“I’ve kinda had my eye on someone for a while,” Noah confessed.

“Oh, do tell! Some refreshing news at last on this otherwise sad sad day.”

“It’s not a sad sad day. Not for me it’s not,” Noah said and added timidly. “I’ve always had eyes for you.”

“Don’t even joke about that,” Leila admonished like it was the most ridiculous thing ever.

“Relax. Just teasing.” There was a noticeable tightness in Noah’s voice. His stooped back was more pronounced than ever. It was as if he was cowering.

Leila noticed the strain. It wasn’t the first time Noah had dropped such hints. She needed to discourage this kind of attention. “And anyway,” she pointed out wisely, “it couldn’t work between us. You are my BFF.  We are practically siblings.”

His face changed even though he tried to smile away her comment. That was the thing about Noah, everything he felt showed on his face.  Leila felt a sudden rush of pity for her best friend.

“Awww, no frowning allowed,” she said, reaching for his hand. “We can be each other’s plan B if it doesn’t work out with other people.” She had seen a TV show where the characters had agreed to marry each other if they ever found themselves single and over 30.

“I can live with that,” Noah said, his normal face coming back.


Jim’s phone finally went through. Leila felt her heart leap when he said, “Hello?”

“I was worried when you didn’t reply my text.”

He was in a noisy place. “Sorry ‘bout that,” he said.

“Hey, I could call you later if this is not a good time.” Leila was always trying to be appropriate.

“No, now’s fine. Sema?” She heard a crunching sound. He was chewing!

“Where are you?” Suddenly there wasn’t much to say.

“At a bash. I’m feasting on a rib as we speak.”

“Oh cool.” And then realizing he wasn’t helping to keep the conversation going, she said, “Enjoy then. We’ll talk later.”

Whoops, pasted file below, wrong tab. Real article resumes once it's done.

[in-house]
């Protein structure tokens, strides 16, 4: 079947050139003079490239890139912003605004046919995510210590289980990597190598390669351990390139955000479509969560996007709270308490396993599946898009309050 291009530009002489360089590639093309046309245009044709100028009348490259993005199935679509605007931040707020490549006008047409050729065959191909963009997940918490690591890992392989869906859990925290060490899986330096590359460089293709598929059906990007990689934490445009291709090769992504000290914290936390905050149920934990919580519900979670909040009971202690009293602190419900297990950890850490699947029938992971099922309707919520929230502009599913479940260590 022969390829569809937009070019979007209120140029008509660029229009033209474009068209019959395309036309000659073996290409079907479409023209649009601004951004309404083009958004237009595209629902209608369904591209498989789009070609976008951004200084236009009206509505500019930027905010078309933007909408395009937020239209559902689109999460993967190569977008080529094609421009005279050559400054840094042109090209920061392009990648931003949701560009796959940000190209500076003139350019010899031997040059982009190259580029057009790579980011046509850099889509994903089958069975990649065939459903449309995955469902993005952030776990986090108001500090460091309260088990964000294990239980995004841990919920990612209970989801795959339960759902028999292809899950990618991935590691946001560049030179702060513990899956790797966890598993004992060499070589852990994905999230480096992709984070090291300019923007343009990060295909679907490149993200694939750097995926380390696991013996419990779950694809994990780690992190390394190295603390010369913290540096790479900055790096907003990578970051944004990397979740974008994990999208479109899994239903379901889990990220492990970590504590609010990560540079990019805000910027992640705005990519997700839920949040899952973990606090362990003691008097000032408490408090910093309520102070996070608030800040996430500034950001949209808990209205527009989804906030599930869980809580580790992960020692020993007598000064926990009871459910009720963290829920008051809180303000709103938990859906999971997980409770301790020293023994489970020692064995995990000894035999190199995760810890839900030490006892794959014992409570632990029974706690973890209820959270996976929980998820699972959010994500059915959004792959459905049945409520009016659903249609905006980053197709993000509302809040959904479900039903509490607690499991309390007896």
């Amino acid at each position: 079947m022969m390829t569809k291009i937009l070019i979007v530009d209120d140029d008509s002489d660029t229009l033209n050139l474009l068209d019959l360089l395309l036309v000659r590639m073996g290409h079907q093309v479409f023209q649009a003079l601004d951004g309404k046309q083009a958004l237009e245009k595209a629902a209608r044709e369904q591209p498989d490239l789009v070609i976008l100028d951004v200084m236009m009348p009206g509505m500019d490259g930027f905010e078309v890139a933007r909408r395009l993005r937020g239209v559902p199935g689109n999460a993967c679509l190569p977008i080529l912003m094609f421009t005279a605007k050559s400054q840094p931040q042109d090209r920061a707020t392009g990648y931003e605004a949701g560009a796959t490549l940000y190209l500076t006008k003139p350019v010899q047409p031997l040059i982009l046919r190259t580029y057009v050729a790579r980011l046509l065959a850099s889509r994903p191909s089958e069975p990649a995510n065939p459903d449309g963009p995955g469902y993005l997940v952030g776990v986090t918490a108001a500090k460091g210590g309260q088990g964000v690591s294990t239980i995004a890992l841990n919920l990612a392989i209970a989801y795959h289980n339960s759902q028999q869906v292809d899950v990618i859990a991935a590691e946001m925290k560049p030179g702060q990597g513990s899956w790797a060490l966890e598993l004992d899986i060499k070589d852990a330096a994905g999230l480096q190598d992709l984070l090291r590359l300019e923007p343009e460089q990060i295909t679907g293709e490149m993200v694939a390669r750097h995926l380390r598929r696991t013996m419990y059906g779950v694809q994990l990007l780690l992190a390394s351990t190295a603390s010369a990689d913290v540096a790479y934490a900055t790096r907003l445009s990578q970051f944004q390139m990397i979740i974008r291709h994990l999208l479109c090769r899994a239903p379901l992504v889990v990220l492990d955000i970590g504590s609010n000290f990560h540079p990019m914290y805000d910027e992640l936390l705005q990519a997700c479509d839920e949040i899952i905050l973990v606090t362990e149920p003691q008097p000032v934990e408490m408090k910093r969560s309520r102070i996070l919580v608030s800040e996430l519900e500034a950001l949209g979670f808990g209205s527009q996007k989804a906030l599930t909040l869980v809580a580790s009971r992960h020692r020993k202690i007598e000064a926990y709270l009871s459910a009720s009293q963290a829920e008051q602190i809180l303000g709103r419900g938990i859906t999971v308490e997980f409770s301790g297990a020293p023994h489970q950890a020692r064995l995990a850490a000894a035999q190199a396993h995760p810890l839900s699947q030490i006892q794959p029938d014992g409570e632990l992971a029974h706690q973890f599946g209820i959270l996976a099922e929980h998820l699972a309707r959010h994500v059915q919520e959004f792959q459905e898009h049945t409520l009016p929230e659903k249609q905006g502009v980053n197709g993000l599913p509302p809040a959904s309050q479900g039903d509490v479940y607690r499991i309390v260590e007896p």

“Bye.” He sounded anxious to end the conversation.


Something happened to Leila after that phone call. It was as if the fog blocking her vision had lifted. Jim didn’t care about her at all. She was doing all the chasing and calling. He was simply tolerating her and only seemingly interested when he had no other company. Noah suddenly looked different. Nothing about him had changed. Except everything had changed in Leila’s head. It was like a revelation. Noah’s awkward tall and lankiness was now somehow cute. Noah’s kindness and devotion to her was suddenly not only endearing, but also wholly attractive.

Perhaps Noah was it. All the while he’d been there and she hasn’t noticed. All the while she was pinning for someone who’d not been the slighted bit interested.

She reached for her phone and scrolled to find Noah on her WhatsApp contacts.

Hey she began. Remember the thing we talked about at Fairmont?

They didn’t have to wait till they were 30. They could give it a shot now.

Hi he answered back quickly. I took what you said very seriously.

You did? And suddenly the idea of them wasn’t at all ridiculous. In fact, they’d look so cute together. The more she thought about it, the more it actually seemed like the best idea ever. She was filled with regret that it took her so long to realize this.

So I plucked up courage and asked a girl on a date. And she said Yes! Cool huh? I really like her. I hope it becomes something.

Nothing had prepared her for this response. She felt a huge lump forming in her throat. It was a few minutes before she could reply.

Super cool Noah! Way to go, she typed, finally. Large tear drops fell on her trembling hand, some splashing on her phone’s screen. She was relieved that it hadn’t happened at a restaurant, and wondered how it must have felt for Noah when she was so openly put off by the idea of them as an item.

Are you okay? He must have sensed her grief. He knew her that well.

‘Course I am okay, silly. Can’t wait to meet this girl.

She knew for sure that that sharp and pounding ache in her heart would never go away.

 ©Jennie Marima